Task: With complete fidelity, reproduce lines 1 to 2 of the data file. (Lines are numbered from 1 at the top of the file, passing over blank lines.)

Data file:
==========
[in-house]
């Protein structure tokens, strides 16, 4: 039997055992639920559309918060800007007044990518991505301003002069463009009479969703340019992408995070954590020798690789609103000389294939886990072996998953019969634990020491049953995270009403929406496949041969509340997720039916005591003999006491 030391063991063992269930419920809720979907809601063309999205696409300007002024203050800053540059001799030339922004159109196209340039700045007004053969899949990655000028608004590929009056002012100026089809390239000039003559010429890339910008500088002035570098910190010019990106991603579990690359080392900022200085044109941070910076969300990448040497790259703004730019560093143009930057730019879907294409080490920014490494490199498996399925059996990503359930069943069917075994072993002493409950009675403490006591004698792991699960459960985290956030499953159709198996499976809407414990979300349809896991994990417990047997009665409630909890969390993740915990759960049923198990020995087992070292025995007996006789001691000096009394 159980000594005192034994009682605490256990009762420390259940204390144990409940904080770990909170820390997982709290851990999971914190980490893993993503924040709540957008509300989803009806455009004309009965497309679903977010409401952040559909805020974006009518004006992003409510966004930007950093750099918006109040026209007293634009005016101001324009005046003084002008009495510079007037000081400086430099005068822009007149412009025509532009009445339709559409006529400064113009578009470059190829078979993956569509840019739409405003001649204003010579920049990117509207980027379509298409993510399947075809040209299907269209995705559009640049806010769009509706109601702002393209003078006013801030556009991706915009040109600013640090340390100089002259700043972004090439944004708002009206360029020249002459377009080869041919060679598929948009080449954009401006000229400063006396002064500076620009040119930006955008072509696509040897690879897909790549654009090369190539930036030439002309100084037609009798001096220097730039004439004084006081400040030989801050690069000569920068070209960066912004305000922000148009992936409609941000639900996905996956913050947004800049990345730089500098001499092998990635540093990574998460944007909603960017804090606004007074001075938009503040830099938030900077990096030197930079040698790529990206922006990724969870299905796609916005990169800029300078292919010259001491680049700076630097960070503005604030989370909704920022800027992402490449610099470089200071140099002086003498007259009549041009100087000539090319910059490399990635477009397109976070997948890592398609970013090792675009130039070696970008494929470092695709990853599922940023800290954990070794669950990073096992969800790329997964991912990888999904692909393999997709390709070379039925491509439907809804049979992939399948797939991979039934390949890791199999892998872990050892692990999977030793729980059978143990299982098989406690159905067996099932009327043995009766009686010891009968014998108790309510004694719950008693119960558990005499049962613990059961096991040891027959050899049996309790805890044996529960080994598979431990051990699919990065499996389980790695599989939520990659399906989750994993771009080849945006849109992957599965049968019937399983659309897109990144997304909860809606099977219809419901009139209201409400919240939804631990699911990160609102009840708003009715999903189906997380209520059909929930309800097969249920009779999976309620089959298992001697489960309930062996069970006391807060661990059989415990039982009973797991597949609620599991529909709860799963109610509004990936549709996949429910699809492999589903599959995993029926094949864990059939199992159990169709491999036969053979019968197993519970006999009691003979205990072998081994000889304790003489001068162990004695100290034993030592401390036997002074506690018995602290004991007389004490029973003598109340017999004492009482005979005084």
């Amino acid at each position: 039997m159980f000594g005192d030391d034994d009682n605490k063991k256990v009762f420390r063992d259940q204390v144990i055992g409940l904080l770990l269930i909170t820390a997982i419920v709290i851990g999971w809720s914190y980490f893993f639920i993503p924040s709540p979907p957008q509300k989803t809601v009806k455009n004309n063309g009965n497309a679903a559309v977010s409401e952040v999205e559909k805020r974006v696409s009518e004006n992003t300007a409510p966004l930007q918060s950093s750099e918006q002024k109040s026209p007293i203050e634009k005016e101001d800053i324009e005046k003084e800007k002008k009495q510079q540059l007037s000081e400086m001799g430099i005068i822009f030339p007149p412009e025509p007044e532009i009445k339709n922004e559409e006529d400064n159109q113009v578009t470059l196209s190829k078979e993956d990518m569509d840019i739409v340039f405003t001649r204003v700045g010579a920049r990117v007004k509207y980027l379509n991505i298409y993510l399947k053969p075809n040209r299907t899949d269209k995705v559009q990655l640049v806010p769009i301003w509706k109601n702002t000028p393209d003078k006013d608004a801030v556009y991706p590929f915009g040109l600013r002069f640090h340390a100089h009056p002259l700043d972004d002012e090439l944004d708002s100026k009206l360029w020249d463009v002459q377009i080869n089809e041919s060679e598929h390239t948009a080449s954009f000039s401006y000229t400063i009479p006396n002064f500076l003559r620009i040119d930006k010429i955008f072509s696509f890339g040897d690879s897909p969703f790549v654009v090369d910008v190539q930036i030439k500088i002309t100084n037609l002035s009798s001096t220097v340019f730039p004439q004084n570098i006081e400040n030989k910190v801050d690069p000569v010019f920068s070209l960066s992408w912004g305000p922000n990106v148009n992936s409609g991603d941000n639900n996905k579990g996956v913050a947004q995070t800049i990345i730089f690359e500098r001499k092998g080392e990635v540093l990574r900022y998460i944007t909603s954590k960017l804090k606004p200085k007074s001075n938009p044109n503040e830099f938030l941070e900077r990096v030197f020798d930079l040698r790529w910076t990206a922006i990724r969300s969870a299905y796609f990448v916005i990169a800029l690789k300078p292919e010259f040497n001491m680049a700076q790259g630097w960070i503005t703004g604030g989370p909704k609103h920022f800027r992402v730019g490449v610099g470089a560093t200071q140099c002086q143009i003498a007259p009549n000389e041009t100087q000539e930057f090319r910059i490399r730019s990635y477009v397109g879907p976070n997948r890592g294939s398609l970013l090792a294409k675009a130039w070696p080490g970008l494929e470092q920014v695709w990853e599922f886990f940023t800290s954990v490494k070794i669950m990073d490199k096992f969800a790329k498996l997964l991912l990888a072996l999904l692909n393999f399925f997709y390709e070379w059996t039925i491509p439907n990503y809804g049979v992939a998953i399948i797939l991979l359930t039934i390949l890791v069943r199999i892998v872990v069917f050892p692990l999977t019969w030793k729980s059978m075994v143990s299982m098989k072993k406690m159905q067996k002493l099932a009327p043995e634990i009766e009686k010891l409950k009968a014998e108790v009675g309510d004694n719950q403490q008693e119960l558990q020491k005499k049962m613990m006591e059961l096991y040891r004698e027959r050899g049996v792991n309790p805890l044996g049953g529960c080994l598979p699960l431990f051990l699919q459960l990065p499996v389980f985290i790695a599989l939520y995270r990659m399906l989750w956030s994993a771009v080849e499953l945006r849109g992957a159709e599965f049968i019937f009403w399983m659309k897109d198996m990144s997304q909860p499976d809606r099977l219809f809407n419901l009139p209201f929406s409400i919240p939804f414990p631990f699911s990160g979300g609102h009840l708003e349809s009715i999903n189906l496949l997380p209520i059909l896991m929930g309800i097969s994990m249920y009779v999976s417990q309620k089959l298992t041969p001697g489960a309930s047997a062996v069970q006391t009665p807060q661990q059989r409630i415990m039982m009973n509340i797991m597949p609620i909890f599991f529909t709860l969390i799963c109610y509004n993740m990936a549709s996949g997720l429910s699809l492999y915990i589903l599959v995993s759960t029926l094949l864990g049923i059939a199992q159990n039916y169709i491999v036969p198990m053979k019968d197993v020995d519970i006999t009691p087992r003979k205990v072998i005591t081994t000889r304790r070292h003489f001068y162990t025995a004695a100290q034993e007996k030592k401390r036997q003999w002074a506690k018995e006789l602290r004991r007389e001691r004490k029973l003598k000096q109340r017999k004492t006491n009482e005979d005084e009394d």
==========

[in-house]
């Protein structure tokens, strides 16, 4: 039997055992639920559309918060800007007044990518991505301003002069463009009479969703340019992408995070954590020798690789609103000389294939886990072996998953019969634990020491049953995270009403929406496949041969509340997720039916005591003999006491 030391063991063992269930419920809720979907809601063309999205696409300007002024203050800053540059001799030339922004159109196209340039700045007004053969899949990655000028608004590929009056002012100026089809390239000039003559010429890339910008500088002035570098910190010019990106991603579990690359080392900022200085044109941070910076969300990448040497790259703004730019560093143009930057730019879907294409080490920014490494490199498996399925059996990503359930069943069917075994072993002493409950009675403490006591004698792991699960459960985290956030499953159709198996499976809407414990979300349809896991994990417990047997009665409630909890969390993740915990759960049923198990020995087992070292025995007996006789001691000096009394 159980000594005192034994009682605490256990009762420390259940204390144990409940904080770990909170820390997982709290851990999971914190980490893993993503924040709540957008509300989803009806455009004309009965497309679903977010409401952040559909805020974006009518004006992003409510966004930007950093750099918006109040026209007293634009005016101001324009005046003084002008009495510079007037000081400086430099005068822009007149412009025509532009009445339709559409006529400064113009578009470059190829078979993956569509840019739409405003001649204003010579920049990117509207980027379509298409993510399947075809040209299907269209995705559009640049806010769009509706109601702002393209003078006013801030556009991706915009040109600013640090340390100089002259700043972004090439944004708002009206360029020249002459377009080869041919060679598929948009080449954009401006000229400063006396002064500076620009040119930006955008072509696509040897690879897909790549654009090369190539930036030439002309100084037609009798001096220097730039004439004084006081400040030989801050690069000569920068070209960066912004305000922000148009992936409609941000639900996905996956913050947004800049990345730089500098001499092998990635540093990574998460944007909603960017804090606004007074001075938009503040830099938030900077990096030197930079040698790529990206922006990724969870299905796609916005990169800029300078292919010259001491680049700076630097960070503005604030989370909704920022800027992402490449610099470089200071140099002086003498007259009549041009100087000539090319910059490399990635477009397109976070997948890592398609970013090792675009130039070696970008494929470092695709990853599922940023800290954990070794669950990073096992969800790329997964991912990888999904692909393999997709390709070379039925491509439907809804049979992939399948797939991979039934390949890791199999892998872990050892692990999977030793729980059978143990299982098989406690159905067996099932009327043995009766009686010891009968014998108790309510004694719950008693119960558990005499049962613990059961096991040891027959050899049996309790805890044996529960080994598979431990051990699919990065499996389980790695599989939520990659399906989750994993771009080849945006849109992957599965049968019937399983659309897109990144997304909860809606099977219809419901009139209201409400919240939804631990699911990160609102009840708003009715999903189906997380209520059909929930309800097969249920009779999976309620089959298992001697489960309930062996069970006391807060661990059989415990039982009973797991597949609620599991529909709860799963109610509004990936549709996949429910699809492999589903599959995993029926094949864990059939199992159990169709491999036969053979019968197993519970006999009691003979205990072998081994000889304790003489001068162990004695100290034993030592401390036997002074506690018995602290004991007389004490029973003598109340017999004492009482005979005084």